Varunavi Bangia from the West Bengal National University of Juridical Sciences, Kolkata writes on Restorative Justice in Sexual Offences.

Abstract

With the #MeToo movement shaping up and victims from across the globe coming together on a common platform to call out their abusers, there is an increasing scepticism about the justice process and a growing alienation from it. The movement has not only served as a painful reminder of how pervasive sexual abuse is, but also how the due process fails most of these victims. Drawing from feminist theories of power inequalities and sexualisation of gender, the paper proposes redefining rape in the context of power dynamics rather than consent. It also delves on the inadequacies of the current model of defining crimes as against the State, the distinctive nature of rape, and why it is unjust and unfair to define it as an offense against the State and society.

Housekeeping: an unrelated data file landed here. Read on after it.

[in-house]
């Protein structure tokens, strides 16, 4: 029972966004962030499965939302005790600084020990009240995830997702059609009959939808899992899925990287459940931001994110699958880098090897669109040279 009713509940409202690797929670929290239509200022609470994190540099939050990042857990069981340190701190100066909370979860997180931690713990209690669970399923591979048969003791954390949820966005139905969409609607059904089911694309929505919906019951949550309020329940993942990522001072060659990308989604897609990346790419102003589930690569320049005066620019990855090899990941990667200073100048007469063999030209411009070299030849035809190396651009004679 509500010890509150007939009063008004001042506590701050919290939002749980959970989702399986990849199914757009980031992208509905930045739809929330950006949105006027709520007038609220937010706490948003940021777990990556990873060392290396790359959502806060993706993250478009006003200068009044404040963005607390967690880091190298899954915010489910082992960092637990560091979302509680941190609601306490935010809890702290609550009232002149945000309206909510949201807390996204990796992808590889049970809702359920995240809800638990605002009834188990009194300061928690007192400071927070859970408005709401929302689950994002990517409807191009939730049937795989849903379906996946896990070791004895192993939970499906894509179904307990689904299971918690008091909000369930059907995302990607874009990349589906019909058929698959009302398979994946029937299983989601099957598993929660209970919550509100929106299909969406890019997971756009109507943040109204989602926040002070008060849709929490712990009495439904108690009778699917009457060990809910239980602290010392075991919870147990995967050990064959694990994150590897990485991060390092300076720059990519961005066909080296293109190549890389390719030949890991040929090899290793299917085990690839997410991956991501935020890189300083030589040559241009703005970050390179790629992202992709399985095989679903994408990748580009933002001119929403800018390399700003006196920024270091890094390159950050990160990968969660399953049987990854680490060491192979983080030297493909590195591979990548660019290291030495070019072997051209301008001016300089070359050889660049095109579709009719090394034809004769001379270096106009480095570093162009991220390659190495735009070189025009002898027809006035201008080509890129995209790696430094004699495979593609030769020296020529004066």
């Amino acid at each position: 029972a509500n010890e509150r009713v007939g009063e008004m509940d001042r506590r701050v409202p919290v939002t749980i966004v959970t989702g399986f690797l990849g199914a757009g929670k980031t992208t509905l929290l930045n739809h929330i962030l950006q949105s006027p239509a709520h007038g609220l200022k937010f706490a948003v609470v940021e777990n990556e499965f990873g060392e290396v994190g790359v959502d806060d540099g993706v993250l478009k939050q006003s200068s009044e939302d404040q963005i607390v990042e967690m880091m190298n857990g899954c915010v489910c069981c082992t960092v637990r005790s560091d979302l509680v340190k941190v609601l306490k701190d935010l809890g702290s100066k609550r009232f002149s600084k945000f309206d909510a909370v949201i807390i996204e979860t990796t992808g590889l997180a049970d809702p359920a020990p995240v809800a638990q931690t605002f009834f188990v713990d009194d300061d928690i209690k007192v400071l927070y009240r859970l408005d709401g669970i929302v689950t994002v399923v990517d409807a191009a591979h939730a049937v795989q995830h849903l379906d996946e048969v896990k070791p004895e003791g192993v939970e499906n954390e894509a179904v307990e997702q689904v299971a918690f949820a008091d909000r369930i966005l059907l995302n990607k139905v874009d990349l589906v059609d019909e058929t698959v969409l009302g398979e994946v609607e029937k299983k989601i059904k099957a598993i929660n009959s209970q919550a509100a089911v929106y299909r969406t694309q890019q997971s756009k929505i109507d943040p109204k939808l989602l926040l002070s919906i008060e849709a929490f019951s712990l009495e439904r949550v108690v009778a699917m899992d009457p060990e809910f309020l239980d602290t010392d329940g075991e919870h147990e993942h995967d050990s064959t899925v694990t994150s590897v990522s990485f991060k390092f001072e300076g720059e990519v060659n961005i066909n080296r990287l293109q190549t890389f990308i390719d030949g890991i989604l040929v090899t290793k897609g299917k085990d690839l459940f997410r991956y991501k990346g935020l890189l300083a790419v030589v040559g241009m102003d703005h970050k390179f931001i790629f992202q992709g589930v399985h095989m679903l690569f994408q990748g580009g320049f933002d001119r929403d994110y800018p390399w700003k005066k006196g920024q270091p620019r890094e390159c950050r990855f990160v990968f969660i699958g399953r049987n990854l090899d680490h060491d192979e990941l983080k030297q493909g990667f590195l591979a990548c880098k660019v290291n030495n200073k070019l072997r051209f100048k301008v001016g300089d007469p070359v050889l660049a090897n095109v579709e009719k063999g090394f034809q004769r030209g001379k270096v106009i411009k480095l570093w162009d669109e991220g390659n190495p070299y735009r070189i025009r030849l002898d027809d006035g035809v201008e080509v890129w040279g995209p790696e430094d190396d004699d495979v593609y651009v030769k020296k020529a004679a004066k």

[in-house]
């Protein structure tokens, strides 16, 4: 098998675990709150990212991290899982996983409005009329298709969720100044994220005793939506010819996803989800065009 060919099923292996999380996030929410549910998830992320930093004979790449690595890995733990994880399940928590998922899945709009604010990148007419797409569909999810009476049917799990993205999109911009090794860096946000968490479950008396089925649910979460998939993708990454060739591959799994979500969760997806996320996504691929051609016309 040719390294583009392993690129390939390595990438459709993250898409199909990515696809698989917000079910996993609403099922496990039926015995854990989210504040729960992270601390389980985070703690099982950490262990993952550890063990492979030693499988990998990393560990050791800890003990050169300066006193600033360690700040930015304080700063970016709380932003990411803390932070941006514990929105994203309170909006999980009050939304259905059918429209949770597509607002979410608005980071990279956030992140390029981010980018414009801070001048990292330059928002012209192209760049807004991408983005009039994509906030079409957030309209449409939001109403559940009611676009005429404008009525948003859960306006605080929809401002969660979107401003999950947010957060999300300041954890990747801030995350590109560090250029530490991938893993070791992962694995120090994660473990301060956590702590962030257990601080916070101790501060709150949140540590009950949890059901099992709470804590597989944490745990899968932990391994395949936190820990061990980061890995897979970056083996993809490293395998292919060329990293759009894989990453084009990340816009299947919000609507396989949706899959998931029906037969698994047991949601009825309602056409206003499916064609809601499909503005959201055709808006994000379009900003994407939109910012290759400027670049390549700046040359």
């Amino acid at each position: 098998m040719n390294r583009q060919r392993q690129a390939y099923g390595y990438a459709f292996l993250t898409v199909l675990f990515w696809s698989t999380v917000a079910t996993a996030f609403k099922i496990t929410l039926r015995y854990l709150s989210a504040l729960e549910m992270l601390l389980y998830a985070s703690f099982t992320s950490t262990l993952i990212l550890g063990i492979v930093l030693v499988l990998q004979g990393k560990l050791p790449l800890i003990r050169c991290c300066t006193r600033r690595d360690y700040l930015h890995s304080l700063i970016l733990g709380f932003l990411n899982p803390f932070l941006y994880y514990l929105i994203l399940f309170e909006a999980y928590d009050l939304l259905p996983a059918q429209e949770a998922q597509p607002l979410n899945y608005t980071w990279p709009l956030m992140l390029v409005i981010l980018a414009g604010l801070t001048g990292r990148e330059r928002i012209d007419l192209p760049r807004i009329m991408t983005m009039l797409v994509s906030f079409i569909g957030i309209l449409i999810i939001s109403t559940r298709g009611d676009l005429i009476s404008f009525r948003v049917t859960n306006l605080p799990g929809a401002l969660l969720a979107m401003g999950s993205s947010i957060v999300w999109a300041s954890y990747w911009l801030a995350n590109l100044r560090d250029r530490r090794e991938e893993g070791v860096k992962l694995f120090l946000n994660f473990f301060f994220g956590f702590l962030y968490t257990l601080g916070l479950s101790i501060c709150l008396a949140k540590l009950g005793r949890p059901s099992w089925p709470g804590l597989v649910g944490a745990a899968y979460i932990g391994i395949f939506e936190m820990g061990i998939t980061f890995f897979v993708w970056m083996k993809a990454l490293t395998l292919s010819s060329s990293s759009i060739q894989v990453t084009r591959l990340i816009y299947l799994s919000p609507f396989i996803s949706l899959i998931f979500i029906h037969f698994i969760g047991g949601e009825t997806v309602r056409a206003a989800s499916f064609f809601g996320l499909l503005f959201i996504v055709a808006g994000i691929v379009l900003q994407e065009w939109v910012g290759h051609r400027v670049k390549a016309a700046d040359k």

Establishing the psychological and social implications of sexual abuse, the paper focuses on the need to implement changes in the justice system by implementing restorative practices in cases of rape and making the justice process more victimoriented. It also emphasizes on the need of victims to reclaim not just justice but also the agency to decide the course of action to pursue that justice.